Carl Edwards gambled on late-race pit strategy and was rewarded with a dramatic victory in the rain-delayed Food City 500 NASCAR Sprint Cup Series race at Bristol Motor Speedway.
Driving the No. 99 Roush Fenway Racing Ford, Edwards became the fourth different winner in as many Sprint Cup races this season, as he captured his third Bristol Sprint Cup race and the 22nd of his career.
The winning move came with 78 laps to go, when most of the lead-lap cars pitted, but Edwards and crew chief Jimmy Fennig decided to stay out. That gave Edwards his only lead of the race, but one he never relinquished.
And, yes, Edwards nailed his trademark post-victory backflip after the race, when heavy rain was falling all around him.
Edwards’ Roush Fenway teammate Ricky Stenhouse Jr. finished a career-best second ahead of Aric Almirola who also had his best ever finish in the No. 43 Richard Petty Motorsports Ford.
Tony Stewart and Marcos Ambrose completed the top five, with Stewart having his best race since last year’s gruesome sprint car crash. Stewart’s teammate Danica Patrick was 18th, her best result of the still-young season.
Afterward, Edwards said that not pitting was his only chance to win.
“Aric and those guys were really fast,” said Edwards. “I don’t know if I could have gotten by them.”
Edwards said his car had been disappointing in practice and he credited Fennig for getting the handle on it. “Man, I can’t believe we turned this thing around,” Edwards said. “It was terrible Saturday, so, Jimmy’s the man.”
Third-place Almirola said the late cautions hurt his chances.
“Our car was really good on the long runs, but we were just way too tight on the short runs,” he said. “It seemed like it kept getting better and better the longer we went.”
But the happiest driver on the night might have been fourth-place finisher Stewart, who is still recovering from a double-compound fracture of the right leg suffered last August.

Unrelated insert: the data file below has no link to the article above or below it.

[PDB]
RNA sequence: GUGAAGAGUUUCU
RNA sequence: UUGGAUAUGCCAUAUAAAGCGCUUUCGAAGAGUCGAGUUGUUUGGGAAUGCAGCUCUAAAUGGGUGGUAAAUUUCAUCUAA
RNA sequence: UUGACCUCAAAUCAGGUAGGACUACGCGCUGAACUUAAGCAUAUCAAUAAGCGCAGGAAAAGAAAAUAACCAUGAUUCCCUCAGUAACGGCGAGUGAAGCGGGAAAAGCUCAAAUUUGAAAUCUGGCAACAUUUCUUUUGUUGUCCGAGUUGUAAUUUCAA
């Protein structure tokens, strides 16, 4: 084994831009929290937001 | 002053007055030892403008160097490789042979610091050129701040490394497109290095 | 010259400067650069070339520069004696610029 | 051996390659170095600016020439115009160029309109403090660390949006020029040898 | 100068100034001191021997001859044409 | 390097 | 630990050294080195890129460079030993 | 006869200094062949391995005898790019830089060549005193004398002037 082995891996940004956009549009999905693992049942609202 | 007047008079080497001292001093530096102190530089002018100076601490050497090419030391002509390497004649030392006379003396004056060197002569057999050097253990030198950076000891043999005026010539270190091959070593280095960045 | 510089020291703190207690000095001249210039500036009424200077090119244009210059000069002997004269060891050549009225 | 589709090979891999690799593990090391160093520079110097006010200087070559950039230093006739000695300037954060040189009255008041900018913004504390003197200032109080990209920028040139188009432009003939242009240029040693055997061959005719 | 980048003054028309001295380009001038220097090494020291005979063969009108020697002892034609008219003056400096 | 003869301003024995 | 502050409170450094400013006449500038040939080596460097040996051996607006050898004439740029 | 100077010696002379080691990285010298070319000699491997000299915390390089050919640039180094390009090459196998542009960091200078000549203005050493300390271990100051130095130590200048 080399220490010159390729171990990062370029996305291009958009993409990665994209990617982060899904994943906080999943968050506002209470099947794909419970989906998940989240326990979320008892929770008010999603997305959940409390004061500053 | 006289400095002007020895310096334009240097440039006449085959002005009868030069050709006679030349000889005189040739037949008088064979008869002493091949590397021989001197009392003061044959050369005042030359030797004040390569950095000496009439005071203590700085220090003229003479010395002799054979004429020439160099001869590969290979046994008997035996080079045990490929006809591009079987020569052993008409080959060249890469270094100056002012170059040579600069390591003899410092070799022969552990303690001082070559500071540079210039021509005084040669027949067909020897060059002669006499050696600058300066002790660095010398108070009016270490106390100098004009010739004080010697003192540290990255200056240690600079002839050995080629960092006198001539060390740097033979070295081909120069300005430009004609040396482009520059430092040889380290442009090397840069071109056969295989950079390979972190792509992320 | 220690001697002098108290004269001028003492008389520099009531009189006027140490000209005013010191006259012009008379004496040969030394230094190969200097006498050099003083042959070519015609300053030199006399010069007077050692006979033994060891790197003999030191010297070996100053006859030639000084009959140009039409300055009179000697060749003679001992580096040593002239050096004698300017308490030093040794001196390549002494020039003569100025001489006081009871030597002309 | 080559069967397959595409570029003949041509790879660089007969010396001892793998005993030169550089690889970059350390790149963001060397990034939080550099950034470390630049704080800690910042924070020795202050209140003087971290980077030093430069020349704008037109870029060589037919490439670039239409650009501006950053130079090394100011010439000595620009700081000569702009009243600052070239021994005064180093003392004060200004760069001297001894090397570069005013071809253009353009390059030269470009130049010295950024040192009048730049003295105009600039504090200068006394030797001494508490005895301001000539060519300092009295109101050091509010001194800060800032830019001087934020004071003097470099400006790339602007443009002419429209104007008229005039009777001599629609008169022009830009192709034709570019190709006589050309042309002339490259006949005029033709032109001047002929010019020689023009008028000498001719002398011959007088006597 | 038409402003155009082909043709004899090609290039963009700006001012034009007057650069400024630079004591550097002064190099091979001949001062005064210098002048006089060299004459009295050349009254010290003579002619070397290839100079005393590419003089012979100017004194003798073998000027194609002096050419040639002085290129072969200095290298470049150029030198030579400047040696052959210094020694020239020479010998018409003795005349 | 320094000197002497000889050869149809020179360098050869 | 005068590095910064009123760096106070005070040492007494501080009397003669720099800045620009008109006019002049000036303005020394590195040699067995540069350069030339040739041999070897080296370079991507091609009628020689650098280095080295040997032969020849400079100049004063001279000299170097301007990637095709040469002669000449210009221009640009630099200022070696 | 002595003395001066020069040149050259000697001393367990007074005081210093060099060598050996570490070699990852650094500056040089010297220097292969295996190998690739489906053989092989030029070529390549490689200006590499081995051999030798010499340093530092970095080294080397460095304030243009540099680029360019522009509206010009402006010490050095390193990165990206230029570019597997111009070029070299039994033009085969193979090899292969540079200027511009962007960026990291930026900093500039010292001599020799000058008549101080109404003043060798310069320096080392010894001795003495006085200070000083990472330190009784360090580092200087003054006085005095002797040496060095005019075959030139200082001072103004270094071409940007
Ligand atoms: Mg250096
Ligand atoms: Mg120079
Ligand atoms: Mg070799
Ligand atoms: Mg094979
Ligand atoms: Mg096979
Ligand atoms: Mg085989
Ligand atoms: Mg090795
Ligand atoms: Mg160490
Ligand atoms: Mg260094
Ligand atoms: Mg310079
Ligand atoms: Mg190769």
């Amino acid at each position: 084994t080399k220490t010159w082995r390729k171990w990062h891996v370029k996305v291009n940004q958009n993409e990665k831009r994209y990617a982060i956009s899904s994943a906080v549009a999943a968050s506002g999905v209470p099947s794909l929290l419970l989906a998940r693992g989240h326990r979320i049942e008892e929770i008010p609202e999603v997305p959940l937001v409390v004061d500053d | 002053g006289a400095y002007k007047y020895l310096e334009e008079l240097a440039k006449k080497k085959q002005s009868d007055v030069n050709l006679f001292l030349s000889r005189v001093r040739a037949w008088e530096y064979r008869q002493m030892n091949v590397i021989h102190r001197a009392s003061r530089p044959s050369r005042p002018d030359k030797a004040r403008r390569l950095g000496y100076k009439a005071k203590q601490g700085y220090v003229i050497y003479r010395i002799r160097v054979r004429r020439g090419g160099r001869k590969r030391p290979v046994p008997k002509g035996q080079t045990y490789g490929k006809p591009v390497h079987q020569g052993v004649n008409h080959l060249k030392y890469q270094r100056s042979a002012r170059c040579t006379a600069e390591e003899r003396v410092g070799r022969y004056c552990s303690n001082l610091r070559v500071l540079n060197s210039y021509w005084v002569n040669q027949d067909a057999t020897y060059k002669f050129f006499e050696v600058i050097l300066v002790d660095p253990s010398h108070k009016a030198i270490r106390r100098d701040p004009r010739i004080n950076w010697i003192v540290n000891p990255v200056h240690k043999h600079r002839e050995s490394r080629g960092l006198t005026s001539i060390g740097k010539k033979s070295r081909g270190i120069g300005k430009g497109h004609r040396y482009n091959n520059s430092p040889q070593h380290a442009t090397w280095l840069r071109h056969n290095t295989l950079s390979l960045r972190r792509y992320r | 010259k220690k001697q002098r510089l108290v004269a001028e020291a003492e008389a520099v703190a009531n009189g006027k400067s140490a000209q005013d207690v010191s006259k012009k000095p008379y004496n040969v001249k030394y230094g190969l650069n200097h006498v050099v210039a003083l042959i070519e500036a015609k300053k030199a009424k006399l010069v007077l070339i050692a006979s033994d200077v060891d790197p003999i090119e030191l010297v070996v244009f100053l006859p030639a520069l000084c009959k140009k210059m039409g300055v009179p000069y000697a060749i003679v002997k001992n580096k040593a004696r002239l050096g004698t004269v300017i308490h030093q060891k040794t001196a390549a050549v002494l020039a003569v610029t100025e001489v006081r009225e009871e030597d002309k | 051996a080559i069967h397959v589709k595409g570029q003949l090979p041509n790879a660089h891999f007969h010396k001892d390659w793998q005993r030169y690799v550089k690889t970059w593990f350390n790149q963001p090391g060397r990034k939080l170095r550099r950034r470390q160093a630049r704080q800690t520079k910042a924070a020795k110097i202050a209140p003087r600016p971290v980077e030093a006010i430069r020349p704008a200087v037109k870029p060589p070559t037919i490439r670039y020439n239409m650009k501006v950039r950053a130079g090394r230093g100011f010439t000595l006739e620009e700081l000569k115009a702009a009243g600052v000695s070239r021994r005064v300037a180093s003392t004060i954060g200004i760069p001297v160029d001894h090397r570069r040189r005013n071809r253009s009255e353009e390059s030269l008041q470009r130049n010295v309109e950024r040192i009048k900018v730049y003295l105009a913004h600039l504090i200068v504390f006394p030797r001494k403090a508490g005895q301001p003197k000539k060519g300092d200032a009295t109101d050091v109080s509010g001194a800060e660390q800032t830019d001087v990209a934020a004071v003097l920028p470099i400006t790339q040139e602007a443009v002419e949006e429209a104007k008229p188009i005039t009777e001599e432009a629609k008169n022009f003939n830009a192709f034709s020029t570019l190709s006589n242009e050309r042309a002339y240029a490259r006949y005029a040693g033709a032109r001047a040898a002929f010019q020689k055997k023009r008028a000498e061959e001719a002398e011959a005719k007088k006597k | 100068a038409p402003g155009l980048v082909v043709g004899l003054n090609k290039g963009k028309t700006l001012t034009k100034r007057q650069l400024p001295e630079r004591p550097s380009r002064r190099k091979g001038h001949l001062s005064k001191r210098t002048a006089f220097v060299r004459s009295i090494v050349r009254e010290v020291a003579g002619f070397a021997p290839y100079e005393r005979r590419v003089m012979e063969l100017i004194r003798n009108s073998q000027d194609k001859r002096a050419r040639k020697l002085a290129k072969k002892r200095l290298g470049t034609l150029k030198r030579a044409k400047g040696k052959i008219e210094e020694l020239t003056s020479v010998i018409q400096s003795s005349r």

“It feels like a win, even though it’s not,” said Stewart. “To start 37th and end up fourth, I’m pretty excited about that. … I feel great. Let’s do it again.”
Like the Daytona 500, this race began in the daytime and went deep into the night, thanks to two lengthy rain delays, one before the race began, that delayed the proceedings by nearly six hours.
And there was plenty of drama and mayhem during the long day and night.
NASCAR threw a competition caution on Lap 50, which proved to be eventful. Six-time and defending series champion Jimmie Johnson took left-side tires only and emerged with the lead, but his shot at victory ended on Lap 114, when he blew his right-front tire and had to pit for fresh rubber, going three laps down.
Matt Kenseth took the lead on Lap 98 and held it until weather interfered. Rain, which was forecast for the entire day, returned on Lap 118, bringing out first another yellow and then on Lap 124 a red flag that stayed out for 3 hours and 19 minutes.
After the race resumed, Patrick and Cole Whitt made contact, with Whitt spinning. Once the caution came out, the leaders slowed, but the lapped car of Timmy Hill didn’t, and he drilled Kenseth hard from behind, causing substantial damage to the rear of Kenseth’s JGR Toyota.
Kenseth, who rejoined the race in 30th after his crash, was back up to 10th by Lap 212 and fourth 30 laps later. By lap 270, Kenseth was second behind Kasey Kahne, and on Lap 285 he went into the lead.
Martin Truex Jr. cut a tire and spun out on Lap 423, bringing out another yellow and sending most of the lead-lap cars into the pits for tires. Edwards, Almirola, Hamlin and Stenhouse stayed out, however, and took over the top four spots.
The race restarted on Lap 430, with Edwards and Almirola pulling out a substantial lead.
Twenty laps later, Harvick blew up and Keselowski ran into the back of Jamie McMurray, who was in front of him.
On Lap 461, the race restarted again and once again Edwards and Almirola went to the front. Almirola briefly pressured Edwards for the lead, but Stenhouse caught Almirola for second.
But then, with two-and-a-half laps to go, the caution lights went yellow as the skies opened and heavy rain began to fall. And NASCAR ended the race at that point.
There was confusion as to why the yellow lights lit up. NASCAR executive vice president of race operations Steve O’Donnell said on Twitter that the caution was caused by a “track malfunction.”
But it became a moot point when the rains fell.
With the victory, Edwards virtually locked himself into the Chase for the Sprint Cup, joining prior race winners Dale Earnhardt Jr., Harvick and Keselowski.
“Just an awesome night,” said Edwards. “We’re in the Chase and we’re going to go out and win this championship.”‹